Swing Analysis: Nancy Lopez

By Wayne | Videos: Swing Analysis

Wow. This is one wild swing. Nancy won 48 LPGA Tour events and 3 majors while having three children, and is one of the best women golfers of the past 30 years. You certainly wouldn’t guess that if all you had to go on was the swing, which is one of the most idiosyncratic great player swings you will ever see. It just goes to show you that the greatest attribute any player can have is talent, as it is obvious that talent and a great touch around the greens can equal an exceptional career. There is always the question that if she possessed that kind of talent and won that much with a swing that seems as complex and difficult to manage as this one, could she have been one of the all- time greats with many more major wins had she tried to improve her technique? Or, on the flip side of that argument, would the attempt to alter what has to be viewed as a “natural” swing” have ruined her and relegated her to the status of also-ran? Always a question to spark a nice debate, but the fact remains that she was a dominant player in her day and certainly did it with little thought of swing technique.

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(5) comments

Liz Cortez November 21, 2013

Lorena Ochoa was also infamous for “across the line.” It’s definitely a game that is all about short game. It’s the difference between collecting dust and collecting trophies in the trophy case.

    Phil November 21, 2013

    so was/is larry nelson, nicklaus, fred couples, bobby jones, mickelson, greg norman, tom watson, john daly, davis love iii.kenny perry. feel free to add more..its only a fault if you are not good…

russ aragon November 22, 2013

WoW I have a student with that same take away, yikes what a time we have been having. That is just not a way everyone can swing the golf club. Needless to say we have been struggling to fix it, this will be a great video to show him.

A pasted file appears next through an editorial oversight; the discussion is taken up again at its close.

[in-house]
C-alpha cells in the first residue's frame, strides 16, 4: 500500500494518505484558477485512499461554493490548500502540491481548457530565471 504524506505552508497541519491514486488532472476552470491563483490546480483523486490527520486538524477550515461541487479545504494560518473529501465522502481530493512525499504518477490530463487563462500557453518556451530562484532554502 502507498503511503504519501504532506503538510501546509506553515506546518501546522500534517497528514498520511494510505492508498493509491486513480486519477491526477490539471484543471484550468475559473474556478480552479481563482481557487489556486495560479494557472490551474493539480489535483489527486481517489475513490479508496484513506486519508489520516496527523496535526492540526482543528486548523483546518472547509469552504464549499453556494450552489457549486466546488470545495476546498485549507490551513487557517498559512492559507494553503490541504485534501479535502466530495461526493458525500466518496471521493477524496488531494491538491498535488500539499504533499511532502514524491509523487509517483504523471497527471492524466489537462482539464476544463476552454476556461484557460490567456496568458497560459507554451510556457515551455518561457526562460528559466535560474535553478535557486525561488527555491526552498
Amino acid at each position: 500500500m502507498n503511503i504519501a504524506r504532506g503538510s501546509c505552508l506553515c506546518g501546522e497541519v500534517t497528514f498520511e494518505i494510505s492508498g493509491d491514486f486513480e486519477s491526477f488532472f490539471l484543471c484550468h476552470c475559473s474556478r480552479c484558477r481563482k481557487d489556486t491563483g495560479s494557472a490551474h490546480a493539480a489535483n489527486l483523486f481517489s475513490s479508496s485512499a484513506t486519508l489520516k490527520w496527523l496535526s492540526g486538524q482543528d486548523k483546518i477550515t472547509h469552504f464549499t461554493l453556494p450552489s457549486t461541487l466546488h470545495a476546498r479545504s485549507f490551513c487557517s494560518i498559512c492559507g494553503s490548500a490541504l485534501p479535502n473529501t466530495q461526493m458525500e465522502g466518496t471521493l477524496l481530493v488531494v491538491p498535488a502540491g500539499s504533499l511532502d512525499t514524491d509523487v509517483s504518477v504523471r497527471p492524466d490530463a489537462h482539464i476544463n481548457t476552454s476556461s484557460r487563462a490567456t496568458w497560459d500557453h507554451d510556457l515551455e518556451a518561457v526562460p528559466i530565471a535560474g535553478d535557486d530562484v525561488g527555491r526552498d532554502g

Thanks WD


Clinton November 28, 2013

You’re right guys. Across the line is certainly not a death knell. At shaft parallel in the takeaway, the clubhead is probably 3 or 4 feet under (left of) the plane. That is nuts. This continues right through to the top of the swing. But the fact that she can more than make up for this in the first two feet of hand movement in the downswing (by the time her hands are shoulder high in the downswing, down the line view) is what’s so mindboggling. From that point to impact, the shaft is in a nice position. So to me, her transition is clearly why this swing works. Without the hands out move and the right elbow tuck leading the way in transition (both of which are Wayne-isms of course) she’d never accomplish the massive shaft flattening needed to offset the backswing flaws. Imagine if she steepened in transition, even slightly. She’d whiff.

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